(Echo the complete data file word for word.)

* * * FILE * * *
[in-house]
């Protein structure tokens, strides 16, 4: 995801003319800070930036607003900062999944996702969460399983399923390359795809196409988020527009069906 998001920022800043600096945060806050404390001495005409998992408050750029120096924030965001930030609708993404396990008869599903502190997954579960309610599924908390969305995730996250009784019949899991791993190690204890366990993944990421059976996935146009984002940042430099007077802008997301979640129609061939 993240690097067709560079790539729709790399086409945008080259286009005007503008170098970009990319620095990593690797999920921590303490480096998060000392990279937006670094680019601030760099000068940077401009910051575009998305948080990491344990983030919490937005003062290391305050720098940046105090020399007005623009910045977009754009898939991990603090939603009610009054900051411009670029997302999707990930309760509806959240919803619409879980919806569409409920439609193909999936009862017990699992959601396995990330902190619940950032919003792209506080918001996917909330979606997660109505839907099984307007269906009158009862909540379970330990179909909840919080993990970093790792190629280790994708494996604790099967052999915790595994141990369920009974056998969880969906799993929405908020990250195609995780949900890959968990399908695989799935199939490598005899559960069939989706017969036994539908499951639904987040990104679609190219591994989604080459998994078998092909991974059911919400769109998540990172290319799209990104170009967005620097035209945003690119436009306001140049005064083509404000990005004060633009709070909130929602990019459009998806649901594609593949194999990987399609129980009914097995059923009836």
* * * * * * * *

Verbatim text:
[in-house]
């Protein structure tokens, strides 16, 4: 995801003319800070930036607003900062999944996702969460399983399923390359795809196409988020527009069906 998001920022800043600096945060806050404390001495005409998992408050750029120096924030965001930030609708993404396990008869599903502190997954579960309610599924908390969305995730996250009784019949899991791993190690204890366990993944990421059976996935146009984002940042430099007077802008997301979640129609061939 993240690097067709560079790539729709790399086409945008080259286009005007503008170098970009990319620095990593690797999920921590303490480096998060000392990279937006670094680019601030760099000068940077401009910051575009998305948080990491344990983030919490937005003062290391305050720098940046105090020399007005623009910045977009754009898939991990603090939603009610009054900051411009670029997302999707990930309760509806959240919803619409879980919806569409409920439609193909999936009862017990699992959601396995990330902190619940950032919003792209506080918001996917909330979606997660109505839907099984307007269906009158009862909540379970330990179909909840919080993990970093790792190629280790994708494996604790099967052999915790595994141990369920009974056998969880969906799993929405908020990250195609995780949900890959968990399908695989799935199939490598005899559960069939989706017969036994539908499951639904987040990104679609190219591994989604080459998994078998092909991974059911919400769109998540990172290319799209990104170009967005620097035209945003690119436009306001140049005064083509404000990005004060633009709070909130929602990019459009998806649901594609593949194999990987399609129980009914097995059923009836």